Children's Cancer Research Fund provided $4,048,525 to pediatric research and patient and family services during our most recent fiscal year.
Researchers have developed therapies to inhibit and treat graft-versus host disease, a common side effect of transplant that can lead to serious complications and death. Doctors are using genome editing to treat fanconi anemia, a genetic disease that usually leads to cancer and bone marrow failure. Researchers have discovered how to remove a portion of DNA responsible for a genetic disorder and replace it with a normal copy. This research is highly transferable to multiple pediatric cancers and other disorders currently being treated by stem cell transplants.
Over the past year, researchers across five different teams have also made significant progress in the understanding of osteosarcoma, thanks to grants from CCRF. They have identified gene mutations in children with the disease and new treatment targets that will bring at least one new drug into phase 1 clinical trial in the next 12-24 months. Researchers also found markers that indicate a patient is at a higher risk for metastasis, which will help doctors develop the right treatment plan for each patient.
In addition to specific projects, we also fund six endowed chairs at the University of Minnesota, providing researchers with a consistent stream of financial support to keep research moving forward. We also fund an emerging scientist program, providing seed money to support early stage research that paves the way for larger, federally funded grants. This addresses the current trend that is making it difficult for younger researchers to receive the federal grants necessary to advance their work.
CCRF also brings awareness to the general public about our cause and mission through pro-bono print and out-of-home advertising with MNI targeted media and media services advertising. Last year, we received over 3.5 million impressions as a result of these advertisements.
In addition, we provide educational information about childhood cancer with our direct mail communication, which generated 1.8 million impressions in the past fiscal year.
In its inaugural year, Great Cycle Challenge USA inspired 12,000 people across the United States to ride 876,488 miles. The riders’ efforts put the importance of childhood cancer research in the national spotlight and helped generate over 1.5 million impressions in online, print and broadcast media coverage.
CCRF also funds the Pediatric Hematology-Oncology and BMT Fellowship programs, which help recruit and retain the brightest minds in the field of pediatric cancer research. Last year, seven fellows were part of the program.
Children’s Cancer Research Fund provides support and access to a variety of programs that help childhood cancer families get connected to important resources that can improve their lives in the face of difficult circumstances.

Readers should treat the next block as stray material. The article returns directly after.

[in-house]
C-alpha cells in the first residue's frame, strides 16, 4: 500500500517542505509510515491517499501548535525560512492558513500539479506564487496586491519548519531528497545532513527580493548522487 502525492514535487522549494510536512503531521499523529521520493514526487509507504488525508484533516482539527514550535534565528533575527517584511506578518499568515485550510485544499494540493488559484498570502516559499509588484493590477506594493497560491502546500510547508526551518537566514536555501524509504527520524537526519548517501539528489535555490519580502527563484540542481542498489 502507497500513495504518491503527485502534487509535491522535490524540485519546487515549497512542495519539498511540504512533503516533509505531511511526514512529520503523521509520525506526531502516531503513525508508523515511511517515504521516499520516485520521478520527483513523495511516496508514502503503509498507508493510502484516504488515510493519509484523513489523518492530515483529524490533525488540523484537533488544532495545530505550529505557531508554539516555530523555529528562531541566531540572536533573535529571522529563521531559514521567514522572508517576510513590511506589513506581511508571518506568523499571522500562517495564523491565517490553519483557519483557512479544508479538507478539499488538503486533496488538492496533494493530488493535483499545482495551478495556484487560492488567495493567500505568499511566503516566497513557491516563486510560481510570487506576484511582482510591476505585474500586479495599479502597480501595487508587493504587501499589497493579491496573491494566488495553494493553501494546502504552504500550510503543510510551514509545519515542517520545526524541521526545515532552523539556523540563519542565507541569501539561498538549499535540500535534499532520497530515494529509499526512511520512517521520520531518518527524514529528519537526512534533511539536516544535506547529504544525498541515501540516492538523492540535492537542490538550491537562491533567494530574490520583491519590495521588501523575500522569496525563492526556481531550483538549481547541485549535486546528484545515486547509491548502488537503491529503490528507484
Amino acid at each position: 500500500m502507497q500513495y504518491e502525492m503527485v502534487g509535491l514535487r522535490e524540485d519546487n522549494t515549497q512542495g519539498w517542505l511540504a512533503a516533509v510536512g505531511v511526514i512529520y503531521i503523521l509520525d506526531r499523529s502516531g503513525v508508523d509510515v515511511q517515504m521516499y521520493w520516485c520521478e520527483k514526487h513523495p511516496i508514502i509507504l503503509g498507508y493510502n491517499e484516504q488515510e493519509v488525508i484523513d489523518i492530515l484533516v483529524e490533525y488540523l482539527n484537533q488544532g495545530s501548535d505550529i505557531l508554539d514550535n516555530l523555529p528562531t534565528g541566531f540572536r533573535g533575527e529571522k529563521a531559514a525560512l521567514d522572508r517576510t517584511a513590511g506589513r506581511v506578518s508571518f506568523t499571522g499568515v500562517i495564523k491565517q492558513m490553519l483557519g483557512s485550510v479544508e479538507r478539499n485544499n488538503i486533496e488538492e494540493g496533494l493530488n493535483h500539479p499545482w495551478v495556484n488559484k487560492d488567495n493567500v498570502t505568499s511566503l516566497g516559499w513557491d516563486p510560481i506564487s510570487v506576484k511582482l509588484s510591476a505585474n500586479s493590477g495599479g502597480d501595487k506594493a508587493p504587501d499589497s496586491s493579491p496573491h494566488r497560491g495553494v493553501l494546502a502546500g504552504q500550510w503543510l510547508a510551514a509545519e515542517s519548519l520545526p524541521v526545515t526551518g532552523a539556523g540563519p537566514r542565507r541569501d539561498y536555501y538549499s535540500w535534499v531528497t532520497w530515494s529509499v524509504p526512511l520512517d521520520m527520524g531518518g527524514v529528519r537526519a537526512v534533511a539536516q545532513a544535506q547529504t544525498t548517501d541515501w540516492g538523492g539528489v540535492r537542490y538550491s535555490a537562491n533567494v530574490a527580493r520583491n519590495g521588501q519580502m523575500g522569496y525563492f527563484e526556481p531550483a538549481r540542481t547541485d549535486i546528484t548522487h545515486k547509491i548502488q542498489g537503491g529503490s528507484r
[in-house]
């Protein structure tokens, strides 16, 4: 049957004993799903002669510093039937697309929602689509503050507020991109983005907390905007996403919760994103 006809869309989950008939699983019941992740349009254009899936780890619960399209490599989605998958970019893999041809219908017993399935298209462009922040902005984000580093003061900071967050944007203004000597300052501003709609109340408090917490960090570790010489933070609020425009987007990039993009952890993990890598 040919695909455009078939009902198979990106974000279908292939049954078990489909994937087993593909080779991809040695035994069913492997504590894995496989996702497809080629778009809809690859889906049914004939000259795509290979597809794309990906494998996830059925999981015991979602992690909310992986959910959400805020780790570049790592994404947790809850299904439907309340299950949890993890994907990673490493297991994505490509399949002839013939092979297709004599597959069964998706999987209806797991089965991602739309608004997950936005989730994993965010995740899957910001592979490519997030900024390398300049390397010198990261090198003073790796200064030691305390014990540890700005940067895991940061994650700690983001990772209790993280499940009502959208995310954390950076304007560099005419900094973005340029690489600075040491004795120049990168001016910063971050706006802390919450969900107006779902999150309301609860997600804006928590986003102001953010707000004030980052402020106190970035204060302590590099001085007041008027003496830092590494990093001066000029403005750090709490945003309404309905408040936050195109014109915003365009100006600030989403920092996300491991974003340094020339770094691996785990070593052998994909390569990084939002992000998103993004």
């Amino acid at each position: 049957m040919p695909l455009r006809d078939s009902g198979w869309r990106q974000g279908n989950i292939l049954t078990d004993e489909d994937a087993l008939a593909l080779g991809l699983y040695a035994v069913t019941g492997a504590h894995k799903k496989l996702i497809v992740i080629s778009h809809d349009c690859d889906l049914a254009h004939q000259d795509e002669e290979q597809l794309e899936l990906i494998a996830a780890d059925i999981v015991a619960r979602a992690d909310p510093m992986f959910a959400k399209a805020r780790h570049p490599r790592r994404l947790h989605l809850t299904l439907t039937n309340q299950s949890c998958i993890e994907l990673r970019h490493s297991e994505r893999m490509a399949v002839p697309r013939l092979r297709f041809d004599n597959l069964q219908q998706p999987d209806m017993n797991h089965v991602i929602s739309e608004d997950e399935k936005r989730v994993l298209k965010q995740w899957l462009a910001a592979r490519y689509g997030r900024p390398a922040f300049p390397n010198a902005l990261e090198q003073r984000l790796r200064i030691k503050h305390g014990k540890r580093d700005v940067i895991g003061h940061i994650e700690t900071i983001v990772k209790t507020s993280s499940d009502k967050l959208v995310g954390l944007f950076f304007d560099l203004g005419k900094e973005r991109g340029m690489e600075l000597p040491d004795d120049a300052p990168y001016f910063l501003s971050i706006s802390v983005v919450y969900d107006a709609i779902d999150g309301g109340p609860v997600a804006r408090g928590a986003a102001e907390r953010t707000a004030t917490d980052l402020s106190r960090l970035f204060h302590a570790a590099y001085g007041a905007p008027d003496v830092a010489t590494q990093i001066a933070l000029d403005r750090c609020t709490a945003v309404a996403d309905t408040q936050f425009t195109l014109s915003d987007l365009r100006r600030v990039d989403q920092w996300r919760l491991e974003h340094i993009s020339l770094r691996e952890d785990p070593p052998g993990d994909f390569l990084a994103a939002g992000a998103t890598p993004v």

Care Partners is our patient and family services program in which volunteers provide nonmedical support to the families of pediatric hematology/oncology and blood or marrow transplant patients receiving care at the University of Minnesota Masonic Children’s Hospital. Last year, 74 individuals supplied 5,000 hours as family, unit and clinic volunteers for patients and families.
Also through our Care Partners dinner program, one Tuesday each month we provide a meal and a short break from the hospital room for patients, family members and caregivers at the University of Minnesota Masonic Children’s Hospital. During the past fiscal year, volunteers from local companies served over 1,600 meals catered by Crave Restaurants.
We also sponsored Sibshops, which is a monthly workshop providing siblings of children with special health-care needs, the opportunity to gain peer support and education within a recreational context. Sibshops served 113 kids last year.
The goals of our current fiscal year, July 1, 2015 through June 30, 2016 are:
1. To achieve total revenue of $9,031,000
2. To grant at least $3,133,000 to pediatric cancer research
3. To provide support of at least $443,000 to Patient and Family Services Program
4. Increase the understanding of our key target audiences while improving consistency of our brand messaging and storytelling capability
5. To diversify our direct marketing revenue streams by investing in digital resources
Community or Constituency Served
Children’s Cancer Research Fund serves families and communities affected by childhood cancer, as well as childhood cancer researchers and pediatric oncology doctors around the world.
Geographic Area Served
Children’s Cancer Research Fund primarily serves the United States, though research findings are disseminated worldwide through Children’s Oncology Group and articles published by researchers in scientific and medical journals.